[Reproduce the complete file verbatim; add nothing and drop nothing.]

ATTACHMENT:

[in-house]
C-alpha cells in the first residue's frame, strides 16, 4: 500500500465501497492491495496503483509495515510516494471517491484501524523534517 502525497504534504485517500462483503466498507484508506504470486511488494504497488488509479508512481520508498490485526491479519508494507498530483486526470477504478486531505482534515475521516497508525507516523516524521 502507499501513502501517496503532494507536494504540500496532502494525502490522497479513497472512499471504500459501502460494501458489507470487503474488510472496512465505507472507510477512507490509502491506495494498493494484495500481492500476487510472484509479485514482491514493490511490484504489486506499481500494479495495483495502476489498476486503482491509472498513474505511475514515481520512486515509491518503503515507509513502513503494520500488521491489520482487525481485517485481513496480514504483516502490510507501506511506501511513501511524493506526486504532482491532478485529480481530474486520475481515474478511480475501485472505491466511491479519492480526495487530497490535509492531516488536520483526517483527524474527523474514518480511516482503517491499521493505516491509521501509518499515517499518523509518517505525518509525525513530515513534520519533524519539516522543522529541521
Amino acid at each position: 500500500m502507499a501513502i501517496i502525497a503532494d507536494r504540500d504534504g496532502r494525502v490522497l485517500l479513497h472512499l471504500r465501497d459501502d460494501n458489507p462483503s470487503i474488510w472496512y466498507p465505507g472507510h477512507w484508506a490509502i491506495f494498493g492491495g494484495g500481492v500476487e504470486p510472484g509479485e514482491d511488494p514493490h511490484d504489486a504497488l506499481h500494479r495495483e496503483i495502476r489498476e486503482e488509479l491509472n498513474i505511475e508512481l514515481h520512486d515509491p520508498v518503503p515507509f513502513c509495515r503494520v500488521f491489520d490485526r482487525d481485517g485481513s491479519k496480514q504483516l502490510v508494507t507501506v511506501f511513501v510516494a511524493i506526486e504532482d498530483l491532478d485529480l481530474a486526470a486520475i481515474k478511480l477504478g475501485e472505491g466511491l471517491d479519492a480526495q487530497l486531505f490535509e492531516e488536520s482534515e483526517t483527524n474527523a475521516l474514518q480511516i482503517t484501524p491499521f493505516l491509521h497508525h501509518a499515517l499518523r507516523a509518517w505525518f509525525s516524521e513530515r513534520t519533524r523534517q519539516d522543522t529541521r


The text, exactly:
[in-house]
C-alpha cells in the first residue's frame, strides 16, 4: 500500500465501497492491495496503483509495515510516494471517491484501524523534517 502525497504534504485517500462483503466498507484508506504470486511488494504497488488509479508512481520508498490485526491479519508494507498530483486526470477504478486531505482534515475521516497508525507516523516524521 502507499501513502501517496503532494507536494504540500496532502494525502490522497479513497472512499471504500459501502460494501458489507470487503474488510472496512465505507472507510477512507490509502491506495494498493494484495500481492500476487510472484509479485514482491514493490511490484504489486506499481500494479495495483495502476489498476486503482491509472498513474505511475514515481520512486515509491518503503515507509513502513503494520500488521491489520482487525481485517485481513496480514504483516502490510507501506511506501511513501511524493506526486504532482491532478485529480481530474486520475481515474478511480475501485472505491466511491479519492480526495487530497490535509492531516488536520483526517483527524474527523474514518480511516482503517491499521493505516491509521501509518499515517499518523509518517505525518509525525513530515513534520519533524519539516522543522529541521
Amino acid at each position: 500500500m502507499a501513502i501517496i502525497a503532494d507536494r504540500d504534504g496532502r494525502v490522497l485517500l479513497h472512499l471504500r465501497d459501502d460494501n458489507p462483503s470487503i474488510w472496512y466498507p465505507g472507510h477512507w484508506a490509502i491506495f494498493g492491495g494484495g500481492v500476487e504470486p510472484g509479485e514482491d511488494p514493490h511490484d504489486a504497488l506499481h500494479r495495483e496503483i495502476r489498476e486503482e488509479l491509472n498513474i505511475e508512481l514515481h520512486d515509491p520508498v518503503p515507509f513502513c509495515r503494520v500488521f491489520d490485526r482487525d481485517g485481513s491479519k496480514q504483516l502490510v508494507t507501506v511506501f511513501v510516494a511524493i506526486e504532482d498530483l491532478d485529480l481530474a486526470a486520475i481515474k478511480l477504478g475501485e472505491g466511491l471517491d479519492a480526495q487530497l486531505f490535509e492531516e488536520s482534515e483526517t483527524n474527523a475521516l474514518q480511516i482503517t484501524p491499521f493505516l491509521h497508525h501509518a499515517l499518523r507516523a509518517w505525518f509525525s516524521e513530515r513534520t519533524r523534517q519539516d522543522t529541521r